The core concept behind co.llide is for players to be able to build and then pilot their own customized, physically simulated spaceships. This means that when a player stitches together a bunch of pieces into a ship, the game needs to figure out how that ship should move depending on player input. Ours is certainly not the first game to ever address this problem, but we thought an explanation of our specific solution would make an interesting post. But why just tell when I can show?
Shadows are a great way to relay information in a 3D rendering. They can help demonstrate distances between two objects such as a bouncing ball and the ground. They also relay further information to the structure of an object as they give a second silhouette from the perspective of the light casting the shadow. In this article, I will demonstrate a very small but important improvement for THREEjs’s shadow rendering, a one line change to the shader code.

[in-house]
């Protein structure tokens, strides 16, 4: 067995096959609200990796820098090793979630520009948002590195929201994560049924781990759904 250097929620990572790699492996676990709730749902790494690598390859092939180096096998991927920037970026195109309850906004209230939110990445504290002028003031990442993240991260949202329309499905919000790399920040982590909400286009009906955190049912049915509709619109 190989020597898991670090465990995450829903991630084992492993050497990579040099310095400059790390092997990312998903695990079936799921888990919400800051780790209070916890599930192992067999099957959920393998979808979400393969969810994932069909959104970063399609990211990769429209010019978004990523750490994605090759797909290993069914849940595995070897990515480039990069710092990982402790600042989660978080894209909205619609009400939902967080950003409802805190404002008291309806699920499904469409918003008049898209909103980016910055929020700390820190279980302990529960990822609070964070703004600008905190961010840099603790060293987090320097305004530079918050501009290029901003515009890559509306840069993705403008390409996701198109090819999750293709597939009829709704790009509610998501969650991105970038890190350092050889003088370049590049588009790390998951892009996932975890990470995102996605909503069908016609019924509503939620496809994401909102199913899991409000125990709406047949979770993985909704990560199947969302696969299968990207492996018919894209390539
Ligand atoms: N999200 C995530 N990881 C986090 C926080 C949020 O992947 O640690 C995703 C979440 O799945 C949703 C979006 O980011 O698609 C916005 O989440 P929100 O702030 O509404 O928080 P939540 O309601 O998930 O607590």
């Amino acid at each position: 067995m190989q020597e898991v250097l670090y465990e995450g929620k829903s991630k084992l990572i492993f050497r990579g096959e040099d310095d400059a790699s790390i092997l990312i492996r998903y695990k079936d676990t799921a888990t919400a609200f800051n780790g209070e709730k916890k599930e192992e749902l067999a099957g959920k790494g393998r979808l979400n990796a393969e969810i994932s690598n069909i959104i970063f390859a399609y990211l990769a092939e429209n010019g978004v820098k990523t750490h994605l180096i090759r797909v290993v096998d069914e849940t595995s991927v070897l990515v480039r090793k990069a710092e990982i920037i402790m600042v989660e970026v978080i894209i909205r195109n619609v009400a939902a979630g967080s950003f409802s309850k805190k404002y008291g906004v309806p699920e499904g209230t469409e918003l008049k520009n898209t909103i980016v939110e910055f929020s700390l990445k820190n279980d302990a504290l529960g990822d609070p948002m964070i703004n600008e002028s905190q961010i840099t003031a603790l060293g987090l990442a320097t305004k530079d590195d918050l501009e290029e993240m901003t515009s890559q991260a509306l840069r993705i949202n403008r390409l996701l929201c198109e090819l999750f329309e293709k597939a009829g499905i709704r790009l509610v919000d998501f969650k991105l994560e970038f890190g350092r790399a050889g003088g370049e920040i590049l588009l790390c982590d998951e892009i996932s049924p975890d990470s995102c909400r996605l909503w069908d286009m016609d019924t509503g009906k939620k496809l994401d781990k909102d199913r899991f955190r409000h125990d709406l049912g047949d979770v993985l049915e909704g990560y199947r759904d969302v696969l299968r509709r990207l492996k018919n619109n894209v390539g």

Douglas Crockford wrote RFC 4627, describing the specifications for JSON, a “text format for serialization of structured data.” As a language-agnostic, human-readable open format that has native support for encoding/decoding in browsers, JSON has become the de facto standard for data serialization on the web. There are drawbacks to using JSON, which became evident when we started to write a networked game using WebSockets. (Check out our pre-alpha teaser if you didn’t get a chance to see us at PAX!)
In developing a networked game, sometimes one needs to be able to test features running over specific network conditions. How does the game hold up under high latency and/or packet loss? What about in cases of varying network jitter, where the latency is ever-changing? Answering these questions is crucial to testing network code and making sure that it will perform well against whatever chaos the Internet might throw at you.